Happy birthday to this great country!  As completely crazy and divided as Americans sometimes are (or at least ACT), I think if you sat most down, they would agree it is a lucky accident of birth (or a conscious act, for those who chose to come here) that we call ourselves Americans.  Although I have said, both publicly and privately, that I dream of living in England someday, I’m not talking about, like, FOREVER, or anything.  One of the most moving ceremonies I have ever witnessed is the swearing-in of new citizens at the Seattle Center every Fourth of July.  If your town has something like it, check it out!  It will give you a little extra pride in being an American.

Today’s post will take a special trip down etiquette history and how old-fashioned procedures are still in use today.  Most flag laws were written hundreds of years ago, with very little change.  For instance, the right hand over the heart for the Pledge of Allegiance to the Flag dates to during Medieval times,, when the right hand was sometimes marked if you were a felon.  To raise, or draw attention, to your right hand was to show your honestly (or lack there-of) and became the hand of truth.

The quote above is directly from the United States Code Title 4 Chapter 1.  The flag, as a living thing.  It certainly makes the image of a soldier’s flag covered coffin seen in a different light, doesn’t it?  Perhaps a protective, and loving embrace?  Of the image of a country in distress, with the flag flying upside down.  A living entity hanging upside down gives the symbolism a much more painful, and dire, meaning.

Now on to some useful flag etiquette!

  • When flying the flag from a vehicle, attach it to the antenna, clamp the flagstaff to window, or drape the right fender or side.  Remember this as it relates to holding your right hand over your heart while saying the Pledge of Allegiance.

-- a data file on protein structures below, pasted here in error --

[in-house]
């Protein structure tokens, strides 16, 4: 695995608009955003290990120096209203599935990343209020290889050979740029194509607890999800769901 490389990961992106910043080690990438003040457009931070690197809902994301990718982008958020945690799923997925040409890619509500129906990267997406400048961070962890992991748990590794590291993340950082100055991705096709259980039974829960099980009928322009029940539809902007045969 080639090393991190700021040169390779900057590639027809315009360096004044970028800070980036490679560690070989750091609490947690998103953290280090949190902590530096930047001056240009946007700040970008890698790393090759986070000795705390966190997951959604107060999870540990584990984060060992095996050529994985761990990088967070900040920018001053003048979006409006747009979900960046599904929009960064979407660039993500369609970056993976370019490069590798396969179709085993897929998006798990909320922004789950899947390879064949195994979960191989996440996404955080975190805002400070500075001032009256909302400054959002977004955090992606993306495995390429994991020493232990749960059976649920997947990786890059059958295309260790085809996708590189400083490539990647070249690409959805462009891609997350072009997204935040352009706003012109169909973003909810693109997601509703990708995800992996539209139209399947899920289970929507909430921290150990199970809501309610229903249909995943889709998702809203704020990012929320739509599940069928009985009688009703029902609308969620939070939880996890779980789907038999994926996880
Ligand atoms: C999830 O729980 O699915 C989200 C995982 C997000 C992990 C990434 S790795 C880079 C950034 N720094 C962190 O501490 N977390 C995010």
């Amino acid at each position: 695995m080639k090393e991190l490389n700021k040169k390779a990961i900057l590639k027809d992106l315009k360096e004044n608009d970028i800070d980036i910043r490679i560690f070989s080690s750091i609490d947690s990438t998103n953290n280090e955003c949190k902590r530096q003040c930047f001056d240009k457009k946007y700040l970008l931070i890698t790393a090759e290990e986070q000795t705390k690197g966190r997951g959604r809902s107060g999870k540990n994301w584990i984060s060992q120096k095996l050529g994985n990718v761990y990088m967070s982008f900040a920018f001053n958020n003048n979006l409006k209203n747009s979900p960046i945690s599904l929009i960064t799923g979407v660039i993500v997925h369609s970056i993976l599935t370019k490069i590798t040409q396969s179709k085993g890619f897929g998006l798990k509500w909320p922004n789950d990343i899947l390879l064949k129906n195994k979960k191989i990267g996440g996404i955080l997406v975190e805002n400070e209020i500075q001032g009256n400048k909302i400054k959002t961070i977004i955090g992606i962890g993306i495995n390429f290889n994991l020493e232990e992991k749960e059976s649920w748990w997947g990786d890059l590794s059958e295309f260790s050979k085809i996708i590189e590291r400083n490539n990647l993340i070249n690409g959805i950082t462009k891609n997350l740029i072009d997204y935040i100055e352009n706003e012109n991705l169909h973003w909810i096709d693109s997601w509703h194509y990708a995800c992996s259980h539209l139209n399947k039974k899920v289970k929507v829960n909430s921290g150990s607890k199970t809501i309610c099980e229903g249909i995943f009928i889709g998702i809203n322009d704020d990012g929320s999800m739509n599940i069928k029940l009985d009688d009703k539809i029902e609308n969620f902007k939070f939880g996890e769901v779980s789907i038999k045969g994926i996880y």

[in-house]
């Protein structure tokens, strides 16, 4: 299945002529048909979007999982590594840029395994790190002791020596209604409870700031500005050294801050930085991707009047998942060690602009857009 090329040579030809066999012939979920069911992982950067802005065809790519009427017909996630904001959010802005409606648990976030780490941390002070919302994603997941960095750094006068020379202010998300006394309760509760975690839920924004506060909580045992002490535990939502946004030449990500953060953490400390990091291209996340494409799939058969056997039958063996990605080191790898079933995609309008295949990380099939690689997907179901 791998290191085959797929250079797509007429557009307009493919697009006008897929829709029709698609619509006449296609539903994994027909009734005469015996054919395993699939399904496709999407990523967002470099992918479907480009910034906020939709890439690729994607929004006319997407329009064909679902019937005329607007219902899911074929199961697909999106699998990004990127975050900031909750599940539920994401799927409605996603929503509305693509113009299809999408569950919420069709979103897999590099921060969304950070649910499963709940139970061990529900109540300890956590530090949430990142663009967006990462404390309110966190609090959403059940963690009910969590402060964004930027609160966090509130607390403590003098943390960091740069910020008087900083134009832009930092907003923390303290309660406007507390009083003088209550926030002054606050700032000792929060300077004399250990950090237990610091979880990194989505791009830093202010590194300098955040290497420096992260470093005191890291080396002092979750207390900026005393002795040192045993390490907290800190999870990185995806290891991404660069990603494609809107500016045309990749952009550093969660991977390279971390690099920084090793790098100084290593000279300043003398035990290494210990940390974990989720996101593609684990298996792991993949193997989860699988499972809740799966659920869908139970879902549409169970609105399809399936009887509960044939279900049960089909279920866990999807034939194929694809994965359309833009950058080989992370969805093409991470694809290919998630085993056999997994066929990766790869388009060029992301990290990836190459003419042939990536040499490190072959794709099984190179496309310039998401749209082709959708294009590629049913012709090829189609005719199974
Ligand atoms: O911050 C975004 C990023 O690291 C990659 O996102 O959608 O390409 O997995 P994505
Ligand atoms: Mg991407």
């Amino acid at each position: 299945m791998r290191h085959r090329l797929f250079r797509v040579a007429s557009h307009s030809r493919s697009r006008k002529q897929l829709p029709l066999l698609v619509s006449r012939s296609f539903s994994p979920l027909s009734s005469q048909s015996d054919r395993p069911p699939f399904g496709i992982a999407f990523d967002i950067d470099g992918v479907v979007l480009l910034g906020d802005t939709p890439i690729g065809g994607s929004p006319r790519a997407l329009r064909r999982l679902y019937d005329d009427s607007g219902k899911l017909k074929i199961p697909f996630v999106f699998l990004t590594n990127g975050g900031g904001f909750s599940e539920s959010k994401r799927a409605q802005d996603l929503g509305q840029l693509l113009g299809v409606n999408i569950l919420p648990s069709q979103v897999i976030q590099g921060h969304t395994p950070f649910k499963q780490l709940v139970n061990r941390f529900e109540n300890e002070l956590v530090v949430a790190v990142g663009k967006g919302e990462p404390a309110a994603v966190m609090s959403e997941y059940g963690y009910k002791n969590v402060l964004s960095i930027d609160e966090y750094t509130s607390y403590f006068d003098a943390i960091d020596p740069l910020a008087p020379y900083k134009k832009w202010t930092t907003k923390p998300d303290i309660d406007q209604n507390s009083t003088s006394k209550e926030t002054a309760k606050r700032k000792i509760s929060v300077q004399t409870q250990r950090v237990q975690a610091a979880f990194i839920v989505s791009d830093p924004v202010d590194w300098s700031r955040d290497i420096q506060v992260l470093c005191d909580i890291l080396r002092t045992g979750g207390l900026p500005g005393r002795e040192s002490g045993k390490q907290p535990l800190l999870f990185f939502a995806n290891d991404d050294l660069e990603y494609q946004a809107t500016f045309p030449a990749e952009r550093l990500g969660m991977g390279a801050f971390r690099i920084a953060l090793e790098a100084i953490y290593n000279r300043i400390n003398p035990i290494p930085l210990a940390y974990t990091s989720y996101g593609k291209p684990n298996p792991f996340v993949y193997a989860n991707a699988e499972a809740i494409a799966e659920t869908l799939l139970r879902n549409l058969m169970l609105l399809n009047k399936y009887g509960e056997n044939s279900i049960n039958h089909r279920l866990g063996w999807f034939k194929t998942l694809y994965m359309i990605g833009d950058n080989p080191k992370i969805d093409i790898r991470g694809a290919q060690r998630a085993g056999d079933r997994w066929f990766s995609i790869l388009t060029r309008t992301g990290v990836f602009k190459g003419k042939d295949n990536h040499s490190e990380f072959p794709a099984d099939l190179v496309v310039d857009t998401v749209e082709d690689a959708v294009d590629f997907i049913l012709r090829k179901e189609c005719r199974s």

• The flag can only be flown at night if properly illuminated. Otherwise, it should only be flown from sunrise to sunset.
  • When the flag is lowered, no part of it should touch the ground or any other object; it should be received by waiting hands and arms. To store the flag it should be folded neatly and ceremoniously.
  • Hang the U.S. flag above any other flag on the same flagpole.
  • Hang the flag vertically in a window or draped over a building, with the blue field of stars to the left as someone OUTSIDE the building is seeing it.
  • When The U.S. flag is placed next to or behind a speaker, such as a podium at the office or at school, the U.S. flag should be on the speaker’s right.
  • The American flag should be always be held upright and should never be dipped to any person or thing.  Anyone remember the brew-ha-ha over dipping the flag, or not, to Queen Elizabeth at the 2012 Olympic Games?
  • On Memorial Day, the flag should be hung at half-staff until noon, when it should be raised to the top of the staff.  Honestly, I am not sure I have ever seen this done, but will be watching next May, that is for sure!
  • The flag should be cleaned and mended when necessary, and NEVER thrown away!
  • When a flag is so worn it is no longer fit to serve as a symbol of our country, it should be destroyed by burning.

Most importantly, let your flag fly this holiday.  Have  BBQ, watch a parade, thank a service member, and enjoy the fireworks tonight.